Photo: Associated Press

A flood of shareholder suits followed the last bailout on Wall Street. Will the same happen in the wake of the Fannie and Freddie seizures?

We’re not sure yet, but plaintiffs lawyers would do well to consult today’s WSJ before filing. Ashby Jones reports that, though the seizures wiped out most of the remaining value of the companies’ shares, shareholders who seek relief by suing Uncle Sam are likely out of luck.

“I’m skeptical of whether plaintiffs are going to be able to make much of this,” said James Cox, a securities-law expert at Duke. Treasury Secretary Henry Paulson “seems to have had the authority to do what he did.” Law profs say two federal laws — one passed in 1992 and another passed earlier this year — explicitly authorize Paulson to bring the companies under government control.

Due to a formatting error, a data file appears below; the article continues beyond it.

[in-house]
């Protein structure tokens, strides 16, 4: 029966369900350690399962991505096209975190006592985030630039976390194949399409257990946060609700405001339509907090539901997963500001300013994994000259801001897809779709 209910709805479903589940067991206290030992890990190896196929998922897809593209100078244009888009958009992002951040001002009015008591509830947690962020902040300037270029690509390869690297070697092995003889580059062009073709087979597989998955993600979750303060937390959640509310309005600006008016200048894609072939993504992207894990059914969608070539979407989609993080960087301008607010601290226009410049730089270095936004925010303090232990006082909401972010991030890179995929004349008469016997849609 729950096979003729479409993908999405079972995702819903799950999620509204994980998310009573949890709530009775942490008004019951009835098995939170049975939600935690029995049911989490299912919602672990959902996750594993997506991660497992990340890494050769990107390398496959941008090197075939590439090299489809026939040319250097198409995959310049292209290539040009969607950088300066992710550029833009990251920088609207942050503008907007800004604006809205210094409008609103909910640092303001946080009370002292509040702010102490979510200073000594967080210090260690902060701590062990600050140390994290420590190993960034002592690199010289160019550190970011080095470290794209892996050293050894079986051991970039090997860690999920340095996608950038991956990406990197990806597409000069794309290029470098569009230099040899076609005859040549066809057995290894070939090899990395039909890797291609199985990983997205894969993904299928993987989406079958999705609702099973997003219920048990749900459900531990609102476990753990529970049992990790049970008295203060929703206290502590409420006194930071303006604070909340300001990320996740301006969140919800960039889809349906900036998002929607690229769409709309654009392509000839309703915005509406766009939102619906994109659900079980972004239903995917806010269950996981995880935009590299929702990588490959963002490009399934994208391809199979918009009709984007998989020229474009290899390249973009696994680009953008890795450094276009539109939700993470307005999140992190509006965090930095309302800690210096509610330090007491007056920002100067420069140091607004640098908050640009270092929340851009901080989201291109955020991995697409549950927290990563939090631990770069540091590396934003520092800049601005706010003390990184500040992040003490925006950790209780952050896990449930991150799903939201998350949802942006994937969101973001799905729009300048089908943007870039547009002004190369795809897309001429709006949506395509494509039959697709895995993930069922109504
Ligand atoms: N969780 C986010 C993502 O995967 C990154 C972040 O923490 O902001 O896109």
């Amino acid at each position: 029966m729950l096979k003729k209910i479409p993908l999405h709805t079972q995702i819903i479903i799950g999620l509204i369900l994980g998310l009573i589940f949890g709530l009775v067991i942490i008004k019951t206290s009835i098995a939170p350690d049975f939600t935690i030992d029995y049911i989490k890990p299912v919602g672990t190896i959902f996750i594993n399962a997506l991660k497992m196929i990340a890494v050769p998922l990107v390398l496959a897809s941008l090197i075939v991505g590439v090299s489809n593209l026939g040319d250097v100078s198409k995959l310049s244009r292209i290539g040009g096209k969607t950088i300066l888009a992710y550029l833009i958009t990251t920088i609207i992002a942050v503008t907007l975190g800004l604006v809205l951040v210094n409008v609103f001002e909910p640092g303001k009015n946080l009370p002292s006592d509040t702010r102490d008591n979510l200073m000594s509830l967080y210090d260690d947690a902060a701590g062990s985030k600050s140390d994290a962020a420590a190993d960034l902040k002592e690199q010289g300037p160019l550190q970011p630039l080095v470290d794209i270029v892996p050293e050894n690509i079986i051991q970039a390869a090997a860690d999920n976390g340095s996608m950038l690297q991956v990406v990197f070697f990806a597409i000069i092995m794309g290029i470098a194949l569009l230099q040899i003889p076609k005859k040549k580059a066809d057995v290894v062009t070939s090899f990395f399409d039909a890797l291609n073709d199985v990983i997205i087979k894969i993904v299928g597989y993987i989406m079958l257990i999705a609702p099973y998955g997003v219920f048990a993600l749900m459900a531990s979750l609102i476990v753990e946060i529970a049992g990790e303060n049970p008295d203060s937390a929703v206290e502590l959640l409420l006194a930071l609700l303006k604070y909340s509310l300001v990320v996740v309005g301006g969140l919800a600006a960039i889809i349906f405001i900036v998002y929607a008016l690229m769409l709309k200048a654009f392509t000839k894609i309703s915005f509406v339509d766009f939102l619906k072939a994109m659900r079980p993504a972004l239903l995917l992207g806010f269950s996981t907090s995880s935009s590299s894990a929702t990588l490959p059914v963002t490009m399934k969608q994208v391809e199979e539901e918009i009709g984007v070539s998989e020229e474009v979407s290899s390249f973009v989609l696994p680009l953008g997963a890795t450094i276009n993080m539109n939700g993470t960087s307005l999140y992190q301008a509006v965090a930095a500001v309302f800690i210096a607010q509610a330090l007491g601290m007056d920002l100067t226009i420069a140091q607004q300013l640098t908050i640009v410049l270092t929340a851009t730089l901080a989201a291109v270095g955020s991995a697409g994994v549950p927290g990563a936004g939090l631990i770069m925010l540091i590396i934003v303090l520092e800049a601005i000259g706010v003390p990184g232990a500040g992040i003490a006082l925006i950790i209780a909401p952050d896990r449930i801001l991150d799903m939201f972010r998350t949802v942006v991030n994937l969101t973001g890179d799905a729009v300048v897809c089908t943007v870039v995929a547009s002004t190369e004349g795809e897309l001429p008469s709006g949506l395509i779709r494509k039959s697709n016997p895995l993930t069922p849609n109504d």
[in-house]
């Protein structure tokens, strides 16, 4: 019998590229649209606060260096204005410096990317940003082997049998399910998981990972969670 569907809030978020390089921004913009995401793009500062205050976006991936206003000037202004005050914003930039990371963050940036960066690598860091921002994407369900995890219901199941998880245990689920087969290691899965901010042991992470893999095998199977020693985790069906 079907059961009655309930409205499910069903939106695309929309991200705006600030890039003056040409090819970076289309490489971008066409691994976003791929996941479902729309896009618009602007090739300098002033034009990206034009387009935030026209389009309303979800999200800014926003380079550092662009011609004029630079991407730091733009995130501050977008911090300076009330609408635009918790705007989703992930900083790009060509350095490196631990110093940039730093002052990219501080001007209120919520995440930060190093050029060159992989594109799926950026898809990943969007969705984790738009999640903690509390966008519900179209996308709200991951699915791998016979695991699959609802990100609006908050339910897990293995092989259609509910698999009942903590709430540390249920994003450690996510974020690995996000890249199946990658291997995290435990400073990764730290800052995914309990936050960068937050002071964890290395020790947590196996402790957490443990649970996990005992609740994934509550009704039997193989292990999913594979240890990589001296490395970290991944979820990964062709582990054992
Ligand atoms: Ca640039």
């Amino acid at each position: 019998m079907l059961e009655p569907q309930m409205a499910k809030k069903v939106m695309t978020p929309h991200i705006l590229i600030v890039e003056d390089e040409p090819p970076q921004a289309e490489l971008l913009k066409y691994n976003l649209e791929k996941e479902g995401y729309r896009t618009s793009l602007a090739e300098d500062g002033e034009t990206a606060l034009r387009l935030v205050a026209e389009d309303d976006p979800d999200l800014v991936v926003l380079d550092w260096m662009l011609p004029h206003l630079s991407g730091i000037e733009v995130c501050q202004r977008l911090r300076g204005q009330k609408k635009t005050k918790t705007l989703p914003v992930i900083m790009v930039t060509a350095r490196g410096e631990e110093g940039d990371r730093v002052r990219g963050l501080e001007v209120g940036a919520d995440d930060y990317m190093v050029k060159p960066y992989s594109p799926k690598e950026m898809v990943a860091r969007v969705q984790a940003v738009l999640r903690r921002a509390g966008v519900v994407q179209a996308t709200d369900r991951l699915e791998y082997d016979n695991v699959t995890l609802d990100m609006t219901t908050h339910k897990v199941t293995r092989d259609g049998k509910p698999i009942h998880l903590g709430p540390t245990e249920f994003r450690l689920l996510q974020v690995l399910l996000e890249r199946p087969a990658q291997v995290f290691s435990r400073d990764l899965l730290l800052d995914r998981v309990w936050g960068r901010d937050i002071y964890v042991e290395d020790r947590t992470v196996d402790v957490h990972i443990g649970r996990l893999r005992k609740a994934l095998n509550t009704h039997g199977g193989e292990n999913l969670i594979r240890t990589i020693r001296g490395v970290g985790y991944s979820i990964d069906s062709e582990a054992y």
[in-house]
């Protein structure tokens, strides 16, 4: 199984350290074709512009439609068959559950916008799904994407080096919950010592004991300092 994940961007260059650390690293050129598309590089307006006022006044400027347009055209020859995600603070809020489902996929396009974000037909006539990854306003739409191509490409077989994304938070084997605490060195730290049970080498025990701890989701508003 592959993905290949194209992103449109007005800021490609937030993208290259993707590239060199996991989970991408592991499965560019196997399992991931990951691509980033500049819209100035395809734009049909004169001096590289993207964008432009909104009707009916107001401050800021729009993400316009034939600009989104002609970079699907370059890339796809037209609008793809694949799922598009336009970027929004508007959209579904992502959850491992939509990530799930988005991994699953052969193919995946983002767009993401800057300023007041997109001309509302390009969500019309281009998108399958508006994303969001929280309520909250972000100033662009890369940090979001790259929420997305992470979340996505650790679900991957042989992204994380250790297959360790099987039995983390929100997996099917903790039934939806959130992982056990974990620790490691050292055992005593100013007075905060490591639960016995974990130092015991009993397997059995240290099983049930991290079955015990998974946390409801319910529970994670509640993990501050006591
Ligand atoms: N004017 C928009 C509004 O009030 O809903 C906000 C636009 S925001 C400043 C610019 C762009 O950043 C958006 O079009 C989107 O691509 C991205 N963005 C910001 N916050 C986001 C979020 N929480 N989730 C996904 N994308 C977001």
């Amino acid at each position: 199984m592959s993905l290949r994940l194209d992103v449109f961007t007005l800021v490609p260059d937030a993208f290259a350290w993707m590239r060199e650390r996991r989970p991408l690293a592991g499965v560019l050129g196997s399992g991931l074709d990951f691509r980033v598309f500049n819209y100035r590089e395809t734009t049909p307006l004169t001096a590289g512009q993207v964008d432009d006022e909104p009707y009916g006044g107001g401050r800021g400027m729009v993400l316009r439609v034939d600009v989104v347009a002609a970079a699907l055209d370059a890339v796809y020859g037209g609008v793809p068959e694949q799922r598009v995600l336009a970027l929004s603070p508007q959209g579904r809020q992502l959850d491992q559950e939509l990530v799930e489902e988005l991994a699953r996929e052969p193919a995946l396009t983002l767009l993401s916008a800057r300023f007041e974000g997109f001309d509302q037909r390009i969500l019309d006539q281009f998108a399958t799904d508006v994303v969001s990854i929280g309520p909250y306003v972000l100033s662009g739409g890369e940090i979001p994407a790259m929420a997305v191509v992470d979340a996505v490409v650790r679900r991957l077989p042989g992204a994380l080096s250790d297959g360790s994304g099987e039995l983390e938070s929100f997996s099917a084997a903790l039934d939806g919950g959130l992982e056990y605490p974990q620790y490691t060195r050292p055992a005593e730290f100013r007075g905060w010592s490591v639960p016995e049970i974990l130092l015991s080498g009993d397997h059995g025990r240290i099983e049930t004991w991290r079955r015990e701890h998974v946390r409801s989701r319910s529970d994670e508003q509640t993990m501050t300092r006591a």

How about a federal securities-fraud claim? Yesterday, lawyers from Coughlin Stoia filed a suit on behalf of shareholders in federal court in Manhattan against four former or current Fannie officers or directors, alleging that the four made materially false and misleading statements about Fannie Mae’s business and prospects and misrepresented the Company’s financial statements which, in turn, artificially inflated Fannie’s share price. (Fannie Mae didn’t answer the WSJ’s request for comment.) But GW law prof Larry Mitchell said it was unlikely shareholders could show that officers or board members were derelict in their duties as they agreed to the government takeover. “What are they going to say?” Mitchell asked. “The companies were about to tank, and they needed a cash infusion and they got one.”

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